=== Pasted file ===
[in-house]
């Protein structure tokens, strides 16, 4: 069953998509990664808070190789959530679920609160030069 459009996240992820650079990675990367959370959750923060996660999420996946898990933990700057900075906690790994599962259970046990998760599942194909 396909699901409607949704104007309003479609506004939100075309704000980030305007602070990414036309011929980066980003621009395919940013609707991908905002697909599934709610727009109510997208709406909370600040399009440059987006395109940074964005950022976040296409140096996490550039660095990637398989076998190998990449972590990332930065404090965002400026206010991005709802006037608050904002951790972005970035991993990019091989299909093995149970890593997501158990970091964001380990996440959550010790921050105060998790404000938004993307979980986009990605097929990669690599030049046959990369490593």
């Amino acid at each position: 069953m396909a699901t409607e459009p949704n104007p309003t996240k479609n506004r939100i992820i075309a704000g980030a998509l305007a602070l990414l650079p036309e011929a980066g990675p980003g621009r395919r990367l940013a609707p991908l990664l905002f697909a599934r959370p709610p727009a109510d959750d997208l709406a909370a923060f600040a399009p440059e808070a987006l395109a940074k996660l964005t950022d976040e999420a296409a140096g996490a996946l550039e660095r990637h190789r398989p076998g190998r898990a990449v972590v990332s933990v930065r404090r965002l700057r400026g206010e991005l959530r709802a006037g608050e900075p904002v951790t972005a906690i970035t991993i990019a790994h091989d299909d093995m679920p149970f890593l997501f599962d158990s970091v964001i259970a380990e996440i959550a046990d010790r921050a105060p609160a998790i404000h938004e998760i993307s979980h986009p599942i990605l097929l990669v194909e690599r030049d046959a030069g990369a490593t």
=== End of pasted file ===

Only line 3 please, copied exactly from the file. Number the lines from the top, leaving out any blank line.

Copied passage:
């Amino acid at each position: 069953m396909a699901t409607e459009p949704n104007p309003t996240k479609n506004r939100i992820i075309a704000g980030a998509l305007a602070l990414l650079p036309e011929a980066g990675p980003g621009r395919r990367l940013a609707p991908l990664l905002f697909a599934r959370p709610p727009a109510d959750d997208l709406a909370a923060f600040a399009p440059e808070a987006l395109a940074k996660l964005t950022d976040e999420a296409a140096g996490a996946l550039e660095r990637h190789r398989p076998g190998r898990a990449v972590v990332s933990v930065r404090r965002l700057r400026g206010e991005l959530r709802a006037g608050e900075p904002v951790t972005a906690i970035t991993i990019a790994h091989d299909d093995m679920p149970f890593l997501f599962d158990s970091v964001i259970a380990e996440i959550a046990d010790r921050a105060p609160a998790i404000h938004e998760i993307s979980h986009p599942i990605l097929l990669v194909e690599r030049d046959a030069g990369a490593t």